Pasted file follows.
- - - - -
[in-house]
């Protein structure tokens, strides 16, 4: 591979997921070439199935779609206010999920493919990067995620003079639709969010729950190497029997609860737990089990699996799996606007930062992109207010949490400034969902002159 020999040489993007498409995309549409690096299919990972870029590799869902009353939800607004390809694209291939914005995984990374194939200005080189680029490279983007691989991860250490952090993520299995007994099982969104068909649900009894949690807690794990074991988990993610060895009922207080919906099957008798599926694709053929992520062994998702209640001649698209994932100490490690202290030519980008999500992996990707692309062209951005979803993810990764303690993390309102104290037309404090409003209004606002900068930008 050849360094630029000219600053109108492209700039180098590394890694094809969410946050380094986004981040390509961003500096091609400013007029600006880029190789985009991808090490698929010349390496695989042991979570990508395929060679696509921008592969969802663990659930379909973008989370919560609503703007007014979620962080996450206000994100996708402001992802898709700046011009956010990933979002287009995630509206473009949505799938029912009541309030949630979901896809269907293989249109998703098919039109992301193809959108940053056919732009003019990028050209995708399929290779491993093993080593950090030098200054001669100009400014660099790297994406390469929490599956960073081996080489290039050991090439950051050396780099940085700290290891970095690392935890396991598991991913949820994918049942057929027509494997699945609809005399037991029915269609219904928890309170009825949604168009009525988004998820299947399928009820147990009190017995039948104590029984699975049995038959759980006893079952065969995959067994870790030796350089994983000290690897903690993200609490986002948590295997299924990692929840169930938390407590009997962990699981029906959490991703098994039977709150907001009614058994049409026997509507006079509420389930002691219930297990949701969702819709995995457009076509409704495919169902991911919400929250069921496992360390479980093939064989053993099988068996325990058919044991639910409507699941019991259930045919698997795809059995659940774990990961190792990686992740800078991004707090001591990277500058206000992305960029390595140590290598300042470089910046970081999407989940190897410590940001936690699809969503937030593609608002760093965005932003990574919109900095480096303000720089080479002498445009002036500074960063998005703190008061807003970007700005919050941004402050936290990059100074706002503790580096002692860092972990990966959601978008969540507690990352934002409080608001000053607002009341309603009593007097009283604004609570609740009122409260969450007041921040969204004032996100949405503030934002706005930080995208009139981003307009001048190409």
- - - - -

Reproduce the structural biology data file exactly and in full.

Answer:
[in-house]
């Protein structure tokens, strides 16, 4: 591979997921070439199935779609206010999920493919990067995620003079639709969010729950190497029997609860737990089990699996799996606007930062992109207010949490400034969902002159 020999040489993007498409995309549409690096299919990972870029590799869902009353939800607004390809694209291939914005995984990374194939200005080189680029490279983007691989991860250490952090993520299995007994099982969104068909649900009894949690807690794990074991988990993610060895009922207080919906099957008798599926694709053929992520062994998702209640001649698209994932100490490690202290030519980008999500992996990707692309062209951005979803993810990764303690993390309102104290037309404090409003209004606002900068930008 050849360094630029000219600053109108492209700039180098590394890694094809969410946050380094986004981040390509961003500096091609400013007029600006880029190789985009991808090490698929010349390496695989042991979570990508395929060679696509921008592969969802663990659930379909973008989370919560609503703007007014979620962080996450206000994100996708402001992802898709700046011009956010990933979002287009995630509206473009949505799938029912009541309030949630979901896809269907293989249109998703098919039109992301193809959108940053056919732009003019990028050209995708399929290779491993093993080593950090030098200054001669100009400014660099790297994406390469929490599956960073081996080489290039050991090439950051050396780099940085700290290891970095690392935890396991598991991913949820994918049942057929027509494997699945609809005399037991029915269609219904928890309170009825949604168009009525988004998820299947399928009820147990009190017995039948104590029984699975049995038959759980006893079952065969995959067994870790030796350089994983000290690897903690993200609490986002948590295997299924990692929840169930938390407590009997962990699981029906959490991703098994039977709150907001009614058994049409026997509507006079509420389930002691219930297990949701969702819709995995457009076509409704495919169902991911919400929250069921496992360390479980093939064989053993099988068996325990058919044991639910409507699941019991259930045919698997795809059995659940774990990961190792990686992740800078991004707090001591990277500058206000992305960029390595140590290598300042470089910046970081999407989940190897410590940001936690699809969503937030593609608002760093965005932003990574919109900095480096303000720089080479002498445009002036500074960063998005703190008061807003970007700005919050941004402050936290990059100074706002503790580096002692860092972990990966959601978008969540507690990352934002409080608001000053607002009341309603009593007097009283604004609570609740009122409260969450007041921040969204004032996100949405503030934002706005930080995208009139981003307009001048190409």